The Real Reasons Behind the Latest #changebrazil Protests

Have you seen the latest protests on the streets of Sao Paulo Brazil? The government and media are trying to tell the world these protests are due to twenty-cent increases in bus fares in Sao Paulo, but these protests are happening all over the country. The fare hike was just the spark. Here are the real reasons behind the bonfire that has united middle-class citizens in cities all over Brazil:

Lack of healthcare

Protestors are also gathering in front of the new sports stadiums built for the 2014 World Cup and 2016 Olympic games, which will be held in cities across the country. Brazilians want the basic needs met like reasonable healthcare, education and a government free of corruption – not $600M soccer stadiums that won’t be used after these events are over. Here’s a video from a Brazilian hospital that has just one doctor on staff in the entire facility. Nurses are paid $250USD per month, which is even less than the menial $350USD per month minimum wage. People are literally dying while waiting to be seen, all while the government presides over one of the largest and most recently discovered oil fields in the world. The money from this oil is being used to build soccer stadiums and government buildings rather than healthcare, education and other basic services.

Government corruption

Not only has the government traditionally been extremely corrupt, now they are attempting to pass a law that protects politicians from investigation or prosecution. Government officials steal millions from government projects, funnel money to family members and murder politicians and reporters who investigate corruption. Some stories are so insane you can’t make them up – such as one popular political tactic in Brazil to drop off a truckload of thousands of left shoes to a poor neighborhood and only drop off the right shoes when the politician is elected.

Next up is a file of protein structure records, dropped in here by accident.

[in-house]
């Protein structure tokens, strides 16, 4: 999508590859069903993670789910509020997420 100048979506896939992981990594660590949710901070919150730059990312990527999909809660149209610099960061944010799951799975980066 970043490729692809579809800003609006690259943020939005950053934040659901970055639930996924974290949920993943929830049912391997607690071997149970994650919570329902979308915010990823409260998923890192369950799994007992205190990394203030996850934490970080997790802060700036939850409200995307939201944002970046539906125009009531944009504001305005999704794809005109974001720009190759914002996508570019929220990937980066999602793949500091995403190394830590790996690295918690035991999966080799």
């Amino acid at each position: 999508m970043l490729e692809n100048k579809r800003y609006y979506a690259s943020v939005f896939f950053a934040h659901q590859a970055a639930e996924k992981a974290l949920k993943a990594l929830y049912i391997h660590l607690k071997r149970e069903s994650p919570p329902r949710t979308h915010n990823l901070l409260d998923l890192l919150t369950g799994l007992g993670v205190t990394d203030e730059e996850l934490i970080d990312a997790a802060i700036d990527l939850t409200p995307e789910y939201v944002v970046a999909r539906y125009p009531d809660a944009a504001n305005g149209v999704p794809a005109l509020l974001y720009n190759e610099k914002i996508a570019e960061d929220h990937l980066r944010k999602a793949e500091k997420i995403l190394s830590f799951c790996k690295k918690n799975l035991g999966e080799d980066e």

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Bank interest rates

The banks in Brazil would be known as loan sharks in the USA. All brazilian banks charge an effective 323% APR for the average credit card, turning everyday purchases for a Brazilian family into long-term debt.

Consumer goods prices

Imported products cost more in any country, but Brazil escalates this price further by charging a 100% tax on any imported item. Here’s how the math breaks down for imported goods from deodorant to LCD televisions:

1x price for actual product + 1x price for import/sales taxes + 1x price for business profit/operations = 3x price to the consumer

This is why a bottle of sunscreen in Brazil costs 15 USD. Combine these high prices with the 323% APR for a normal credit card and the result is a lifetime of debt just to meet basic household needs.

Lack of college opportunities